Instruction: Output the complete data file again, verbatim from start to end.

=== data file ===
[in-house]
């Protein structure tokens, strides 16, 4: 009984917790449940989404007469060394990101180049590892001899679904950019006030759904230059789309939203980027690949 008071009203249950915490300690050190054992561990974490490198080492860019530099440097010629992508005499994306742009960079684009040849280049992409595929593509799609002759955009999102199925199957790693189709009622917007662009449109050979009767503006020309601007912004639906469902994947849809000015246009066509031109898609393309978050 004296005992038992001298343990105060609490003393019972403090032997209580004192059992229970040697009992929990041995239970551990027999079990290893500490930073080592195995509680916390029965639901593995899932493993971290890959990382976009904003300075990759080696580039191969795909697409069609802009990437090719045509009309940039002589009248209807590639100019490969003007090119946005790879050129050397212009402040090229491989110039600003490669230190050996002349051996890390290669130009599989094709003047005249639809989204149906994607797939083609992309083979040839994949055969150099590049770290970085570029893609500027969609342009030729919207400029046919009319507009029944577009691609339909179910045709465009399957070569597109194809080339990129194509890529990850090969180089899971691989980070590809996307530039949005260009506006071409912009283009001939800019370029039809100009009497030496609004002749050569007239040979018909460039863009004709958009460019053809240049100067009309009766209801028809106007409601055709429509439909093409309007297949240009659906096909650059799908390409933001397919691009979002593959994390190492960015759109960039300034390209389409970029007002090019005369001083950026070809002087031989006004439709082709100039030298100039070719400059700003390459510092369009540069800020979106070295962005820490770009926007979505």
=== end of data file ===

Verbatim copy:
[in-house]
């Protein structure tokens, strides 16, 4: 009984917790449940989404007469060394990101180049590892001899679904950019006030759904230059789309939203980027690949 008071009203249950915490300690050190054992561990974490490198080492860019530099440097010629992508005499994306742009960079684009040849280049992409595929593509799609002759955009999102199925199957790693189709009622917007662009449109050979009767503006020309601007912004639906469902994947849809000015246009066509031109898609393309978050 004296005992038992001298343990105060609490003393019972403090032997209580004192059992229970040697009992929990041995239970551990027999079990290893500490930073080592195995509680916390029965639901593995899932493993971290890959990382976009904003300075990759080696580039191969795909697409069609802009990437090719045509009309940039002589009248209807590639100019490969003007090119946005790879050129050397212009402040090229491989110039600003490669230190050996002349051996890390290669130009599989094709003047005249639809989204149906994607797939083609992309083979040839994949055969150099590049770290970085570029893609500027969609342009030729919207400029046919009319507009029944577009691609339909179910045709465009399957070569597109194809080339990129194509890529990850090969180089899971691989980070590809996307530039949005260009506006071409912009283009001939800019370029039809100009009497030496609004002749050569007239040979018909460039863009004709958009460019053809240049100067009309009766209801028809106007409601055709429509439909093409309007297949240009659906096909650059799908390409933001397919691009979002593959994390190492960015759109960039300034390209389409970029007002090019005369001083950026070809002087031989006004439709082709100039030298100039070719400059700003390459510092369009540069800020979106070295962005820490770009926007979505």